Okay, for our first full themed week in November, let’s do a trio of bourbon reviews. First up, the 2021 release of the George Dickel Bottled in Bond. Since I am such an informed bourbon drinker, I was not aware that George Dickel has a Bottled in Bond release. This has apparently been an annual release since 2019, or three years after my previous George Dickel review–of the 17 yo, which no longer seems to be part of their range. In fact, the No. 12 seems to be history as well—as you may recall this was not actually a 12 yo whiskey. The Bottled in Bond releases do have age statements, however. This 2021 release was distilled in 2008 and is 13 years old. This was their second release in this series that was distilled in 2008. The 2020 release (I think) was an 11 yo also distilled in 2008. Suffice to say, I have not had that or any other of their Bottled in Bond releases. This particular bottle was purchased by a friend of mine from a store whose manager fronted it as a very rare selection—which I don’t think it quite is (though with the bourbon world having gone insane, who knows?). He brought it over one evening a month ago and we put a decent dent in it. I also stole a sample for review at leisure. Here now are my notes from it. Continue reading
This week’s theme has been official distillery releases of sherry-bothered whiskies. Monday’s review (of the 2021 release of the Springbank 18) and Wednesday’s review (of the 2021 release of the Glenallachie 12) were both of whiskies that had sherry cask-matured whisky in them but were not full-on sherry maturations. They were also not single casks. The last whisky of the week is a single cask and it is single PX cask. Or so the label says. Of course, this is a Glendronach single cask from the Billy Walker era. I took a side swipe at this in the intro to the Glenallachie 12 on Wednesday, but in case you don’t know, and didn’t follow the link then, the Glendronach “single casks” of that era were neither always single casks—as most people understand the term—nor always matured only in the cask type marked on the label. As to whether that’s true of this PX puncheon that was bottled for the Whisky Exchange in 2013, I’m not sure. My early pours from the bottle didn’t blow me away but they also didn’t come across as indicating an attempt to dress up tired whisky with a PX cask finish. The bottle has now been open for a week or so. Let’s see what some air in it has done for the whisky. Continue reading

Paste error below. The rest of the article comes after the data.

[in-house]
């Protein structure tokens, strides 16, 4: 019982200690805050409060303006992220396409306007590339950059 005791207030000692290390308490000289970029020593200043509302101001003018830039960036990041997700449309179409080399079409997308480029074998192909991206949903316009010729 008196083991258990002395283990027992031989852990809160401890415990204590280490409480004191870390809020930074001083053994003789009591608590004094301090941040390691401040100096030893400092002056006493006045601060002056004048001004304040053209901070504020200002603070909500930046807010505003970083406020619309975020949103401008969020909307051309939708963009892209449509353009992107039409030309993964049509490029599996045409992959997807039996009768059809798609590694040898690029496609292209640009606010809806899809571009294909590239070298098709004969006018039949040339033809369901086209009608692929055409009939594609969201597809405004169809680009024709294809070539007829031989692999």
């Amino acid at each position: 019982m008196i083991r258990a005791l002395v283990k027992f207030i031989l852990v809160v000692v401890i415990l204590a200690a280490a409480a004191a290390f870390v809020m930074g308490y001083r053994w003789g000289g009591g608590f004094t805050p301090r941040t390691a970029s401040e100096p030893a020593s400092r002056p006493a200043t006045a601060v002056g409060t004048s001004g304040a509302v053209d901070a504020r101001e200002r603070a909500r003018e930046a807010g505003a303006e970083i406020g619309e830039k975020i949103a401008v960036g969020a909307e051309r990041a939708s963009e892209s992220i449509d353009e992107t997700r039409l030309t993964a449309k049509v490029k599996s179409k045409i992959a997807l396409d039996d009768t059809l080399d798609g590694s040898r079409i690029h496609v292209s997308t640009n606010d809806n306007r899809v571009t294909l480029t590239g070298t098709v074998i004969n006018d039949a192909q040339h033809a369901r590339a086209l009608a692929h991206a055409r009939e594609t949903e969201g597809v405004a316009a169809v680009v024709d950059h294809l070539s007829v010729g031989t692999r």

Glenallachie, or The GlenAllachie, as they style themselves, is another of the Scottish distilleries I have very little experience of. I’ve only reviewed one other—this 22 yo bottled by/for Whiskybase. It is a young distillery—only built in 1967—and is also one of the few independent distilleries left in Scotland. Mothballed in 1985, it was purchased in 1989 by Campbell Distillers, who in turn later became part of Pernod Ricard’s holding. In 2017 it was purchased by a group including Billy Walker, ex of Glendronach. The following year the distillery released a new core range, featuring 10, 12, 18 and 25 yo whiskies. They’ve since added 8, 15, 21 and 30 yo expressions to that lineup. Good on them for not going the NAS route as so many have done. They’ve not as yet released any single cask whiskies—as far as I know—which means we might have to wait a while to find out if in the move from Glendronach to Glenallachie, Billy Walker’s understanding of what the term “single cask” means has undergone any development. At any rate, I am interested to see what this 12 yo is like. My understanding is it is put together as a vatting of ex-oloroso, PX and virgin oak-matured spirit. An unusual combo, to be sure. Let’s see what it’s like. Continue reading
Having spent a week in October reviewing whiskies from Kilkerran/Glengyle, let’s close the month out with a whisky from the big boy on the Campbeltown block: Springbank. But as a month finishes, a week begins, and so let’s make this the first whisky of the week with sherry involvement. Now, the Springbank 18’s cask composition has varied a fair bit over the last decade or so. In most years there’s been a decent amount of sherry casks in the mix. In 2016 it was 80% sherry, 20% bourbon; in 2017 the ratio shifted to 60-40; in 2020 it was 55-45 and in 2021, 50-50 sherry and bourbon. Contrariwise, in 2015 and 2018 it was all ex-bourbon and in 2019 it was apparently 88% bourbon and 12% port. Meanwhile it appears the 2022 release (not yet in the US, I don’t think) is 65% bourbon and 35% sherry. (All this info, by the way, is pulled from the Whiskybase listings for Springbank 18.) Well, the most recent Springbank 18 I’ve reviewed was from the sherry-heavy 2016 release. I’ve not kept up with it since as in the intervening period—the whisky world having gone crazy—Springbank’s whiskies have become heavily allocated in the US. It was a major achievement finding a few bottles of the 2021 Springbank 10 this spring and when I saw that one of the stores I got those from had the 18 yo as well, I couldn’t resist it despite the high price tag. My first impressions were not super positive but the bottle’s come on nicely since then. Here now are my notes. Continue reading